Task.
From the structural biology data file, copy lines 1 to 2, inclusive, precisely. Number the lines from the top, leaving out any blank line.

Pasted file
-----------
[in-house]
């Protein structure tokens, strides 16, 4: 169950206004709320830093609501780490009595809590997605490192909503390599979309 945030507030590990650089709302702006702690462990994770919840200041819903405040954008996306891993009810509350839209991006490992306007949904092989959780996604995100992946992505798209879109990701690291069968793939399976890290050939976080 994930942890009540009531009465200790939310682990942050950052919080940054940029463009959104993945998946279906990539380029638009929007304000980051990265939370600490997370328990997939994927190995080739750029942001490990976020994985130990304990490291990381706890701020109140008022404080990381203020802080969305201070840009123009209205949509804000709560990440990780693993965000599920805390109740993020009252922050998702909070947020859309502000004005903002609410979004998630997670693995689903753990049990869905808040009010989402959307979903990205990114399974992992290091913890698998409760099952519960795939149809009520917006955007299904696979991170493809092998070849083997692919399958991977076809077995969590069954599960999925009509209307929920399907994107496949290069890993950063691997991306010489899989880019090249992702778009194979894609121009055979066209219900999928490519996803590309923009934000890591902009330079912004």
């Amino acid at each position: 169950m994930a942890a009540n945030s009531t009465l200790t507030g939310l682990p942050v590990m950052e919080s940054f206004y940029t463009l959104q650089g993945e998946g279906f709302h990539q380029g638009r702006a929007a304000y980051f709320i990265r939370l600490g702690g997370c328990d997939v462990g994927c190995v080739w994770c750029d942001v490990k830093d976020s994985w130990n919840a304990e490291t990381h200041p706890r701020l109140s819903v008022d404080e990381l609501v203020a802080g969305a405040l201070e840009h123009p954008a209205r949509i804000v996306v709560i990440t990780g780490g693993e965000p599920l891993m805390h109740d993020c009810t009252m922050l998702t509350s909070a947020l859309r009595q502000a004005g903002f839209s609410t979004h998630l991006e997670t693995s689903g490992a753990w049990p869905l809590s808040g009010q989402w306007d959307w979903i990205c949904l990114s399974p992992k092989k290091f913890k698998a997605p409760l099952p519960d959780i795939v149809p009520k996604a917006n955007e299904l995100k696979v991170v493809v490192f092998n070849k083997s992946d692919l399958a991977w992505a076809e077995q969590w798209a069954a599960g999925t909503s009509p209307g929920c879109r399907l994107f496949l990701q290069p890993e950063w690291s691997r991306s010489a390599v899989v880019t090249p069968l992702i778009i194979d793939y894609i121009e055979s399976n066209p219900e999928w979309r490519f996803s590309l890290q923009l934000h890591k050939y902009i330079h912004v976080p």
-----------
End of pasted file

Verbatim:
[in-house]
């Protein structure tokens, strides 16, 4: 169950206004709320830093609501780490009595809590997605490192909503390599979309 945030507030590990650089709302702006702690462990994770919840200041819903405040954008996306891993009810509350839209991006490992306007949904092989959780996604995100992946992505798209879109990701690291069968793939399976890290050939976080 994930942890009540009531009465200790939310682990942050950052919080940054940029463009959104993945998946279906990539380029638009929007304000980051990265939370600490997370328990997939994927190995080739750029942001490990976020994985130990304990490291990381706890701020109140008022404080990381203020802080969305201070840009123009209205949509804000709560990440990780693993965000599920805390109740993020009252922050998702909070947020859309502000004005903002609410979004998630997670693995689903753990049990869905808040009010989402959307979903990205990114399974992992290091913890698998409760099952519960795939149809009520917006955007299904696979991170493809092998070849083997692919399958991977076809077995969590069954599960999925009509209307929920399907994107496949290069890993950063691997991306010489899989880019090249992702778009194979894609121009055979066209219900999928490519996803590309923009934000890591902009330079912004």